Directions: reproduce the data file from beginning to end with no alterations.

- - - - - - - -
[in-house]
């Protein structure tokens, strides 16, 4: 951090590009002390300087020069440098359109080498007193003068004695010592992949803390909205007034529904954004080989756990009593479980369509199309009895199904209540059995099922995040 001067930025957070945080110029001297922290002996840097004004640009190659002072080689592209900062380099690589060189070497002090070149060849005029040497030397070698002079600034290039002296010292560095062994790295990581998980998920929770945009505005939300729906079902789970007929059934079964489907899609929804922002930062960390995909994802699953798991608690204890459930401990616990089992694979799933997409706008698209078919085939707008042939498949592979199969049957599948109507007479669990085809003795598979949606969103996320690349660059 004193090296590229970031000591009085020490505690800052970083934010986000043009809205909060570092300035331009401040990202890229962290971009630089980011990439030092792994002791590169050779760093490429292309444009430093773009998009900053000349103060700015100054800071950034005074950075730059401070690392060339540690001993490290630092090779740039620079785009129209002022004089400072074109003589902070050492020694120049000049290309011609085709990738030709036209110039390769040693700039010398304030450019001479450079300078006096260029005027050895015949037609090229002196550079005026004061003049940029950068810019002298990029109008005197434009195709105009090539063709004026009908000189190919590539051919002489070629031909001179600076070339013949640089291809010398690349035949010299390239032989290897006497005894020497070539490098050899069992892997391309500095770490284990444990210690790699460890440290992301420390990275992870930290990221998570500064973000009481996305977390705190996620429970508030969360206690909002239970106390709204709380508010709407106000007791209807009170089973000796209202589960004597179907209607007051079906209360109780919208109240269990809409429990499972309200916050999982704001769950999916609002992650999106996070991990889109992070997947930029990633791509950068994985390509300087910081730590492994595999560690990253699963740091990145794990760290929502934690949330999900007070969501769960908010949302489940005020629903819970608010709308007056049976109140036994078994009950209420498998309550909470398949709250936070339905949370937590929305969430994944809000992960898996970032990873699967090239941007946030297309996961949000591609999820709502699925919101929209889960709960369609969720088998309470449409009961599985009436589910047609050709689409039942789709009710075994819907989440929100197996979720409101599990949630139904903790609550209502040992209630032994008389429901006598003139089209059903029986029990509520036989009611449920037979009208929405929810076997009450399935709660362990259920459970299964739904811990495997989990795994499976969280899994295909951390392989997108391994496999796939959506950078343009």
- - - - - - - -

[in-house]
């Protein structure tokens, strides 16, 4: 951090590009002390300087020069440098359109080498007193003068004695010592992949803390909205007034529904954004080989756990009593479980369509199309009895199904209540059995099922995040 001067930025957070945080110029001297922290002996840097004004640009190659002072080689592209900062380099690589060189070497002090070149060849005029040497030397070698002079600034290039002296010292560095062994790295990581998980998920929770945009505005939300729906079902789970007929059934079964489907899609929804922002930062960390995909994802699953798991608690204890459930401990616990089992694979799933997409706008698209078919085939707008042939498949592979199969049957599948109507007479669990085809003795598979949606969103996320690349660059 004193090296590229970031000591009085020490505690800052970083934010986000043009809205909060570092300035331009401040990202890229962290971009630089980011990439030092792994002791590169050779760093490429292309444009430093773009998009900053000349103060700015100054800071950034005074950075730059401070690392060339540690001993490290630092090779740039620079785009129209002022004089400072074109003589902070050492020694120049000049290309011609085709990738030709036209110039390769040693700039010398304030450019001479450079300078006096260029005027050895015949037609090229002196550079005026004061003049940029950068810019002298990029109008005197434009195709105009090539063709004026009908000189190919590539051919002489070629031909001179600076070339013949640089291809010398690349035949010299390239032989290897006497005894020497070539490098050899069992892997391309500095770490284990444990210690790699460890440290992301420390990275992870930290990221998570500064973000009481996305977390705190996620429970508030969360206690909002239970106390709204709380508010709407106000007791209807009170089973000796209202589960004597179907209607007051079906209360109780919208109240269990809409429990499972309200916050999982704001769950999916609002992650999106996070991990889109992070997947930029990633791509950068994985390509300087910081730590492994595999560690990253699963740091990145794990760290929502934690949330999900007070969501769960908010949302489940005020629903819970608010709308007056049976109140036994078994009950209420498998309550909470398949709250936070339905949370937590929305969430994944809000992960898996970032990873699967090239941007946030297309996961949000591609999820709502699925919101929209889960709960369609969720088998309470449409009961599985009436589910047609050709689409039942789709009710075994819907989440929100197996979720409101599990949630139904903790609550209502040992209630032994008389429901006598003139089209059903029986029990509520036989009611449920037979009208929405929810076997009450399935709660362990259920459970299964739904811990495997989990795994499976969280899994295909951390392989997108391994496999796939959506950078343009």